Capt. Rick Gross of the charter boat Fishy Business out of Catchers said he’s been hooking mostly trout and redfish. He’s also heard reports of sheepshead around Egmont Key. “There are a lot of fish in there, but they’re not biting well,” Gross said.

Gross said the best day he’s had was 3 miles offshore in 2-foot seas with a mix of fish. He also went 14 miles offshore and fished shrimp on a broken-up hard bottom and had mild success. “We’re just catching little pinfish at first,” he said. The action heated up, however, as Gross got into some white grunts, a hogfish, some triggerfish, a 5-pound mangrove snapper and a big porgy.

He said the trout fishing has been hot, but with fronts coming every few days, anglers have to pick optimal times to fish. Gross has noticed that with trout, jigs have out-fished shrimp. Many anglers are using Berkley Gulp baits, or other scented artificials.

Gross also noticed that snook in canals were hit particularly hard by last month’s freeze. “I think some survivors will come out of the river,” Gross said. “But the ones in the canals took a beating. I’m hoping too that there were a lot of snook that went offshore into artificial reefs and areas like that and those fish all made it. Those would mainly be breeder fish out there. They’ll come in and do their spawning thing and hopefully they’ll keep the fishery in decent shape.”

Gross said that, unfortunately, it may take about six years to replace the numbers of snook that were in the area before the freeze.

Capt. Ray Markham of Backwater Promotions said his anglers have done well with redfish to 32 inches, but the trout bite has been off. He said trout were hitting Tandem Rigs with CAL curly tails on lightweight jigheads, as well as Loves Lures. Trout, he said, were striking various MirrOlures. Flounder between 10-15 inches also are in the bays.

Markham said that many silver trout were holding in 12-13 feet of water in Joe' Bay. “And there aren’t a lot of places 12-13 feet in Joe Bay,” Markham said. Markham recommends fishing those trout with CAL shads.

Capt. Larry McGuire of Show Me the Fish Charters out of Cortez Fishing Center said in his couple trips he’s taken in the past week, there were as many amberjack as an angler can handle in 120 feet of depth, as well as banded rudderfish, mangrove snapper, yellowtail snapper, porgeys, triggerfish and lemon sharks. There were a few grouper, which remain catch and release until the open harvest begins April 1.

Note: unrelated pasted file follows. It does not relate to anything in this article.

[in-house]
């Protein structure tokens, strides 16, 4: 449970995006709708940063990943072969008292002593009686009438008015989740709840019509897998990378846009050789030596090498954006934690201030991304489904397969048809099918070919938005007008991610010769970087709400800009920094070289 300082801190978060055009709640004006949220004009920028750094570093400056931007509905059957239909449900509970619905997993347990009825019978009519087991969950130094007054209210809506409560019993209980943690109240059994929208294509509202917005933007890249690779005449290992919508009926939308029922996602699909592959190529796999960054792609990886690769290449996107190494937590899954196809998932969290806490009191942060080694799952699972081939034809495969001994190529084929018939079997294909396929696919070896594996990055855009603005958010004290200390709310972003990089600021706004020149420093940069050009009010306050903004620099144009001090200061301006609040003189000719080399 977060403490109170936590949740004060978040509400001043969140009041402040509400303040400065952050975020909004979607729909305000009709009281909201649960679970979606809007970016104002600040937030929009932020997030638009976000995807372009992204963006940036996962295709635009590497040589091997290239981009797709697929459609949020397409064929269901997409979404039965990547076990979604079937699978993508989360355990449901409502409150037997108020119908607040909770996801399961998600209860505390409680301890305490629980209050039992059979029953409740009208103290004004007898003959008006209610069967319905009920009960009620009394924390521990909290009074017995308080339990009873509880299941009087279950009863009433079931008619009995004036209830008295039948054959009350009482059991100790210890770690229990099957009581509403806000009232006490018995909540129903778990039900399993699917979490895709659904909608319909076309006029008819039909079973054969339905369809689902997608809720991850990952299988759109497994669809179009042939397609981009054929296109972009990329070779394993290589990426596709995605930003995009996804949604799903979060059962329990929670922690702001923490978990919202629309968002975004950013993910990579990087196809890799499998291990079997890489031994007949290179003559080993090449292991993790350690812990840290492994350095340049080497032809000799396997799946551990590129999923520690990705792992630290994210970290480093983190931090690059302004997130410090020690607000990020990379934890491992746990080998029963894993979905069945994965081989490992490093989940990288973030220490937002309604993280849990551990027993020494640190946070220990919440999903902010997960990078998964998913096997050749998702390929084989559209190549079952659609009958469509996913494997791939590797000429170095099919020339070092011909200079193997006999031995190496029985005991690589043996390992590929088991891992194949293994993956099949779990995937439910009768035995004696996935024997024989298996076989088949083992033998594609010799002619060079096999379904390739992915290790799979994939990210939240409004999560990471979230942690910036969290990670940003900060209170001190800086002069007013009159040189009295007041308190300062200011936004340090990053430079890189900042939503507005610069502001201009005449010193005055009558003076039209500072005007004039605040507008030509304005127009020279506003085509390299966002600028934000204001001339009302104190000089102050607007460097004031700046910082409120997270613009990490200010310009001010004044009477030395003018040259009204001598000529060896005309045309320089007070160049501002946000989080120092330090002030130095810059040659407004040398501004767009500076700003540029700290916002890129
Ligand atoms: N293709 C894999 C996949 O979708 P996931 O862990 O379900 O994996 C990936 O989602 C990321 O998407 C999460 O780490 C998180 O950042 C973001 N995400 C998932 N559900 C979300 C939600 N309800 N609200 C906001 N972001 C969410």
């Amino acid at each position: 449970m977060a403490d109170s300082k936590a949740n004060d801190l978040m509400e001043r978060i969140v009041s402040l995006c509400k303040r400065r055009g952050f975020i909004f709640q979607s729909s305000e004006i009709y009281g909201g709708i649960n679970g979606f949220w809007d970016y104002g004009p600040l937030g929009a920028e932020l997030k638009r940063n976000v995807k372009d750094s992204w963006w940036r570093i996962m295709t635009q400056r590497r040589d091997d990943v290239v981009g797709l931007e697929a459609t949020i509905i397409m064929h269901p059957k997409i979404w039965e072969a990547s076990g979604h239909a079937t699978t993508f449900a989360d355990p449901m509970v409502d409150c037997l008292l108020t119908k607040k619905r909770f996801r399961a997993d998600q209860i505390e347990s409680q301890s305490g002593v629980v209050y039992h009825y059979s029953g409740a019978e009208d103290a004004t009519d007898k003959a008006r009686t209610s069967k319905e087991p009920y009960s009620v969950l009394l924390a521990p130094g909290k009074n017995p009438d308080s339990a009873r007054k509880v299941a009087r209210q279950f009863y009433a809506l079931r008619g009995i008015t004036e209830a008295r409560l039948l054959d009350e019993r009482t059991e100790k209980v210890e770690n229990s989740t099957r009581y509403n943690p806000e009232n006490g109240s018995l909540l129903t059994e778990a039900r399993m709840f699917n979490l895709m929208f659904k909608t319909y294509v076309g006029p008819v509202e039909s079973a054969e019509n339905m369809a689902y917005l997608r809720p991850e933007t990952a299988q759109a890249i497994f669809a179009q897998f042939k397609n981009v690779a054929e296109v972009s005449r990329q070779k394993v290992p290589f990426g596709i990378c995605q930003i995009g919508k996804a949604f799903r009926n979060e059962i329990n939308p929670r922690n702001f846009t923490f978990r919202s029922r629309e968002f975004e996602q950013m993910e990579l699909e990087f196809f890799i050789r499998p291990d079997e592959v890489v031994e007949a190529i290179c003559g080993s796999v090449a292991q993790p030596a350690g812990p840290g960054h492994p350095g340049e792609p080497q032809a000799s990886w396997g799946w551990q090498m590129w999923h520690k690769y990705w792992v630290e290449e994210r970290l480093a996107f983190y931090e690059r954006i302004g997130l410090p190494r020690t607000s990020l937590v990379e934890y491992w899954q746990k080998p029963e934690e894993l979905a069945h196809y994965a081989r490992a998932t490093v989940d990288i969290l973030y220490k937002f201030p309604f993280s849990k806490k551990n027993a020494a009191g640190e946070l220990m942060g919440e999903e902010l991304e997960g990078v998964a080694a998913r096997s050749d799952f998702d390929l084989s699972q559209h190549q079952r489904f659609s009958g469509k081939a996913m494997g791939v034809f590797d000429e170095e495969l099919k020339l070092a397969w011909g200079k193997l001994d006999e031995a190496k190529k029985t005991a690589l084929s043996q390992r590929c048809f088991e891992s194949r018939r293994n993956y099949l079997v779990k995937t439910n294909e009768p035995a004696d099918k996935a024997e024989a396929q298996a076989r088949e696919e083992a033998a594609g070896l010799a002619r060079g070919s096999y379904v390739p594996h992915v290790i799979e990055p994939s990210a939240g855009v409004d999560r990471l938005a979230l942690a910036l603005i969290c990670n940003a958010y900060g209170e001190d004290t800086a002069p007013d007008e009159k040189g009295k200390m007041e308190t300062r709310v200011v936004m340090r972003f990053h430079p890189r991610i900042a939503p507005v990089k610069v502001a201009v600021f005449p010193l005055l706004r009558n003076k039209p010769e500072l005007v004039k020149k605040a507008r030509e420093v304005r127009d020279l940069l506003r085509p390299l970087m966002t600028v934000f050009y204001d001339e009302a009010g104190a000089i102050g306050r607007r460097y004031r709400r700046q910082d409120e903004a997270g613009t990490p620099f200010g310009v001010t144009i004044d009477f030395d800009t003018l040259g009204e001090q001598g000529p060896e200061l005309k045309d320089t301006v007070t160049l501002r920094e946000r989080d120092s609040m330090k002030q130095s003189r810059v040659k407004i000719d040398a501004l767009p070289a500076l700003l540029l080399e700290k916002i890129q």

McGuire said his anglers were using live pinfish and grunts, as well as butterfly jigs and diamond jigs for amberjack. He added that a 4-5 ounce leadhead jig with a big twister tail in chartreuse has been enticing fish as well.

“If it warms up,” McGuire said, “we’ll start getting the kingfish runs through here, and cobia.”

Capt. Zach Zacharias of the DEE JAY II out of Parrot Cove Marina said that one trip this past week produced an exemplary catch of sheepshead, redfish, speckled trout and black drum. He said the Monday trip was on one of the only nice days of the week, and even then the wind was cranking out of the south in front of another cold front. “Folks that are not taking advantage of the few nice days between fronts are missing out on a lot of top-notch winter action hereabouts,” Zacharias said.

He said the redfish, sheepshead and drum have been found around highly structured areas in the local bays and have been feeding well when the tides are good. Incoming tides have been the best producers and live shrimp has been the ticket for rod-bending action. He said the speckled trout have been cooperating on a variety of artificial offerings and live shrimp in a wide variety of locales, ranging from the open bay waters to backwater canals, channels and bayous.

“The onset of yet another cold spell should reinforce this solid winter pattern for several more weeks,” he said. “If only the ‘El Meano’ would relax its grip on our weather, the offshore reefs should catch fire with big sheepies, snapper, grouper, flounder, et cetera. The windy weather that has kept most small-boat anglers plying the inshore waters has left the reefs with little or no pressure for weeks on end and when things settle the offshore structure should be hot.”